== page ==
President's Message - ASHP Midyear in Review - Collaborating With Your Peers
by Linda Fred, ICHP President
January 14, 2015
You never know who you will meet at an ASHP meeting! I sat down at my very first meeting on Sunday morning – and the gentleman next to me introduced himself as the Saudi Assistant General Secretary for Classification and Registration. Monday, I ran into a guy who used to work at the hospital a half mile down the street from me. I had a lovely dinner with the ASHP General Council. I saw a lot of old friends in California, and I made some new ones. I also came away with reinvigorated respect for and pride in our professional organizations – ICHP and ASHP – and the pharmacist and technician practitioners who populate them and keep them strong.
It was an excellent meeting. All of the programming I attended was first rate. Posters were excellent. Social events were fun. I loved the food truck lunch options (all about the food). I left the meeting with a nice list of “to dos” when I get back to the office…and sun and highs in the 70’s felt pretty good in December…coming from Illinois!
Last month, I wrote about collaboration at the national level. This month, I want to write a little about networking and collaborating with our peers. In my inaugural address, I alluded to ICHP as my “professional family.” Spending a week with the ASHP extended family this week completely reinforced for me the importance of networking. Networking offers some great benefits.
Networking helps you learn what you’re doing well, and it helps you identify ways to get better.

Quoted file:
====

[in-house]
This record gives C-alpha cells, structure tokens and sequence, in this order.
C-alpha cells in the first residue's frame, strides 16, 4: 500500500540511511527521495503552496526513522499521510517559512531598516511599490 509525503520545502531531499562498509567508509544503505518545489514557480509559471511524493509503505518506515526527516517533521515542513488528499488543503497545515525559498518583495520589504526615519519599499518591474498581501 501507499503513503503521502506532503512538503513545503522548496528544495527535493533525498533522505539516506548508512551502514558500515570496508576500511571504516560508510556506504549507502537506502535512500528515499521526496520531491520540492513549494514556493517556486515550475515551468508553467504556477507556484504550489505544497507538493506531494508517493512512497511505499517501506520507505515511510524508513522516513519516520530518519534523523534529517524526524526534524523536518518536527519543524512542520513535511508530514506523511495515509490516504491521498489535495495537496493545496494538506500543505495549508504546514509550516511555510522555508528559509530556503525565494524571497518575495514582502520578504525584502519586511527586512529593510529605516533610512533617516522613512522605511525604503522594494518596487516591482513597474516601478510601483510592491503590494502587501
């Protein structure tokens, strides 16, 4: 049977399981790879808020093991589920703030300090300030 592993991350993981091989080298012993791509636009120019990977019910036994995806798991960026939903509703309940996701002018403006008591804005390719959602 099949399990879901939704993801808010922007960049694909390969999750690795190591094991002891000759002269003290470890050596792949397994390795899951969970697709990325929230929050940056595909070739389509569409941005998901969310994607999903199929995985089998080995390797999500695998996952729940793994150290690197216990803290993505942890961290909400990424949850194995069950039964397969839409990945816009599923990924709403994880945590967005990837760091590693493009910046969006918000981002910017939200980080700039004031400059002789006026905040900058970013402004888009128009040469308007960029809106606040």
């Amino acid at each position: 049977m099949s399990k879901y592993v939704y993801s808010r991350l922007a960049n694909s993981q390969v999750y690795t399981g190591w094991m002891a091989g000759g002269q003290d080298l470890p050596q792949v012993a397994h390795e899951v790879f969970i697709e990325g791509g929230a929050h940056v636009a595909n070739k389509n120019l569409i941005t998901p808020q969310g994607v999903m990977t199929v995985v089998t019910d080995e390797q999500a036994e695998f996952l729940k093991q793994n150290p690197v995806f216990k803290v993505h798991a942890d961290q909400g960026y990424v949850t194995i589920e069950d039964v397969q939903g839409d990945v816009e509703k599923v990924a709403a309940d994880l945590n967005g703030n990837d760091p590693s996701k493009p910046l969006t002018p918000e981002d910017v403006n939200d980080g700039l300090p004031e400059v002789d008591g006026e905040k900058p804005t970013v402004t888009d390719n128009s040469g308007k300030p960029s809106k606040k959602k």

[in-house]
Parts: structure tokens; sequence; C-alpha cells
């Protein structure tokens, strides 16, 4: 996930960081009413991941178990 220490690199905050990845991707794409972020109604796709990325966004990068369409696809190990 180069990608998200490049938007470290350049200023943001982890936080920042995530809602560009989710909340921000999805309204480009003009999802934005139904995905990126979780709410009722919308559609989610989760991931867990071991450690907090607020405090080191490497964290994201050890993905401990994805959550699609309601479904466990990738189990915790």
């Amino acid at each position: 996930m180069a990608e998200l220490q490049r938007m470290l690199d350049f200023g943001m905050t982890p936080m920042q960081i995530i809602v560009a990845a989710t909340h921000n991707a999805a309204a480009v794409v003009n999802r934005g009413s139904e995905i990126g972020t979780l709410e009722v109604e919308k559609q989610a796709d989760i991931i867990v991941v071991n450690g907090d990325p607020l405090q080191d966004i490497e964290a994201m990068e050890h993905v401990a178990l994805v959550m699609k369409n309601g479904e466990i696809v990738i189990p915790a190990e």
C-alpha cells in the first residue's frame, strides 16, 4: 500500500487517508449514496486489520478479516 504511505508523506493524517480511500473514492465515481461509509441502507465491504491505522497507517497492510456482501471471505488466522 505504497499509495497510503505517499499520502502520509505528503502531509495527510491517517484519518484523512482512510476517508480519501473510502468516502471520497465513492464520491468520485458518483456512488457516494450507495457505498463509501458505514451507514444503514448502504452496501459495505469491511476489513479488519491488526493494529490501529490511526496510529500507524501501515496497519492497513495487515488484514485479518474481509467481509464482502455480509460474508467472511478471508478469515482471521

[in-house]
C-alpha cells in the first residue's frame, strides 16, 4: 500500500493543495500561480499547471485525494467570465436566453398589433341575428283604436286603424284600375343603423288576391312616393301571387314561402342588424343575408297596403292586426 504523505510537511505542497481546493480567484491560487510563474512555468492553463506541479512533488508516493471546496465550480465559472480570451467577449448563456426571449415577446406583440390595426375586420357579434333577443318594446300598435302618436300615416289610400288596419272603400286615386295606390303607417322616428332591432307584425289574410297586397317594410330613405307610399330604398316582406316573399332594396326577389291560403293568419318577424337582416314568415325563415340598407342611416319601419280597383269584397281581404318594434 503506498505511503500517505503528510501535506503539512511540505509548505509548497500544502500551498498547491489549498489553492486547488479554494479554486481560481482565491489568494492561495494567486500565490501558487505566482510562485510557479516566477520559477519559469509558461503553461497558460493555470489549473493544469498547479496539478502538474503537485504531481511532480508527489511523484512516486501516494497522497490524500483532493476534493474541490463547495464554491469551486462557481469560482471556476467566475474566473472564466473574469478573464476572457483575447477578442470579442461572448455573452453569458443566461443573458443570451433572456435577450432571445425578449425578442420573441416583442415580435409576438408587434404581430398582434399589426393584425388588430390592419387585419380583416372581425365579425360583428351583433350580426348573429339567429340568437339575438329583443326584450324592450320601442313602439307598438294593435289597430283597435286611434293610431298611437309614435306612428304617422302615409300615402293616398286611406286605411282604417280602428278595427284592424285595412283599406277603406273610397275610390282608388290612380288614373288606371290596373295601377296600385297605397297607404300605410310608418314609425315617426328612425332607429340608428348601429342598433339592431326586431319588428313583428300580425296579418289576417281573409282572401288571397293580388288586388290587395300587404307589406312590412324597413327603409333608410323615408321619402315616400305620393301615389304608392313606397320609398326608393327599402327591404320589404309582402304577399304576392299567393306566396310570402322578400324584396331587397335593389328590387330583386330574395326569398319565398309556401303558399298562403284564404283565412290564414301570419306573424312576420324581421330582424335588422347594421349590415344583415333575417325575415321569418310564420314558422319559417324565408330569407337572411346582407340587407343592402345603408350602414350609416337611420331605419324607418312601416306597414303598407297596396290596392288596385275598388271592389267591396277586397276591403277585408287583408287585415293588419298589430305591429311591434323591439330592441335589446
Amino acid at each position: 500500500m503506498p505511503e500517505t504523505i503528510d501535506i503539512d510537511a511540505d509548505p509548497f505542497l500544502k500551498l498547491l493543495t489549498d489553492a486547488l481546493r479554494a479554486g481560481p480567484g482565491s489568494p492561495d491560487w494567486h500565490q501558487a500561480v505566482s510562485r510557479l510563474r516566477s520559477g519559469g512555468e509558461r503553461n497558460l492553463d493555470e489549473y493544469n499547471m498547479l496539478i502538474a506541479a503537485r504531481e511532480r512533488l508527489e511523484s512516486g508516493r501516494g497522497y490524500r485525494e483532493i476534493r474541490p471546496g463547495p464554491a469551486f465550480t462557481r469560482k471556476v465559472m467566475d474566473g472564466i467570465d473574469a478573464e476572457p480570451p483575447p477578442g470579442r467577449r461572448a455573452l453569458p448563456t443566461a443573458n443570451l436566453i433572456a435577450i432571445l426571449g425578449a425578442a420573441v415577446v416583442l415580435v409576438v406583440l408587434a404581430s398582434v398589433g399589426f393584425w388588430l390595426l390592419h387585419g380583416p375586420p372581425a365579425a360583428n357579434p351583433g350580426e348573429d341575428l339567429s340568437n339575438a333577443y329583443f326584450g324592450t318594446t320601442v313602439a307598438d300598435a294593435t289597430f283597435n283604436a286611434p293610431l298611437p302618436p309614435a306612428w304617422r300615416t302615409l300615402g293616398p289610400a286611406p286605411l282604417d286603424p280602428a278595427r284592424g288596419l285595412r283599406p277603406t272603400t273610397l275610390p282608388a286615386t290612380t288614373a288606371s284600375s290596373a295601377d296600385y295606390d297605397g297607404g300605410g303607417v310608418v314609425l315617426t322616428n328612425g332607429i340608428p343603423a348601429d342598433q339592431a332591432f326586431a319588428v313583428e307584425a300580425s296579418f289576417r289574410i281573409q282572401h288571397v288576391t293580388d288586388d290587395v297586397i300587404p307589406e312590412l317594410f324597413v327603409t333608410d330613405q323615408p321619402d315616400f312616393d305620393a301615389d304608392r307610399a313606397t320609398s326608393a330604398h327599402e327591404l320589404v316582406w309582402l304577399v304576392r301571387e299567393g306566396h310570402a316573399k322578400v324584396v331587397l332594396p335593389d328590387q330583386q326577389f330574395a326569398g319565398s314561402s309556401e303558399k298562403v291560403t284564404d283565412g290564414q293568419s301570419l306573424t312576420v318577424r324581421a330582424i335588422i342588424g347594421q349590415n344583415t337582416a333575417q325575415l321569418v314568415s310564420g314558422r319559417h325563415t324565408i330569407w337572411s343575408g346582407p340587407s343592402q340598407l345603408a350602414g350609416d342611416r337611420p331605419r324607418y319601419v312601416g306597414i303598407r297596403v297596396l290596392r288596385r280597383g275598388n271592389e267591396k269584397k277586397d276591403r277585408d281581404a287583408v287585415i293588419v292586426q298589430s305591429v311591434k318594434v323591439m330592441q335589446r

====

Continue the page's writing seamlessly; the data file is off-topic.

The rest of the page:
Sometimes, if you stay in a position or an organization for an extended tenure, you can lose track of what’s happening in the rest of the world. I am always proud and happy when I attend an educational program and the presentation promotes something I already have in place or at least have in the works. It tells me I’m on a good path. I’m equally happy, however, when the presenter has taken an idea I’ve implemented to a new level. Learning what I’m doing well, how I can improve on what I am already doing, and what brand new things I can investigate for my practice site are tremendous opportunities when networking with others in my profession.
Networking creates mentoring opportunities.
The learning opportunity is a two way street, though. We should all see these interactions not only as a means of learning new things to introduce into our own practices. We need to also see them as the opportunity to mentor a “fledgling” pharmacist. Everywhere I looked at the Anaheim Convention Center, I saw someone wearing a “Class of 2014” or “Class of 2015” ribbon. They are eager to learn and able to bring fresh ideas of their own. Mentoring is a collaboration of experience and engaged excitement.
Networking helps you make useful connections.
In any profession, the value of professional contacts is nearly immeasurable. It is incredibly important to be able to pick up the phone and call someone you met at a meeting and ask them about some project…or invite them to serve on a council…or solicit a reference. I can’t immediately appreciate how it might help me to know the Saudi Assistant General Secretary for Classification and Registration or the ASHP General Council – but they were extremely pleasant meeting companions…and, you never know. :)
Networking builds professional confidence.
All of the things I’ve listed: the learning opportunities, the teaching opportunities, and the professional connections – create a sense of confidence in yourself. Interacting with your peers helps build you into a better pharmacist and a better professional.
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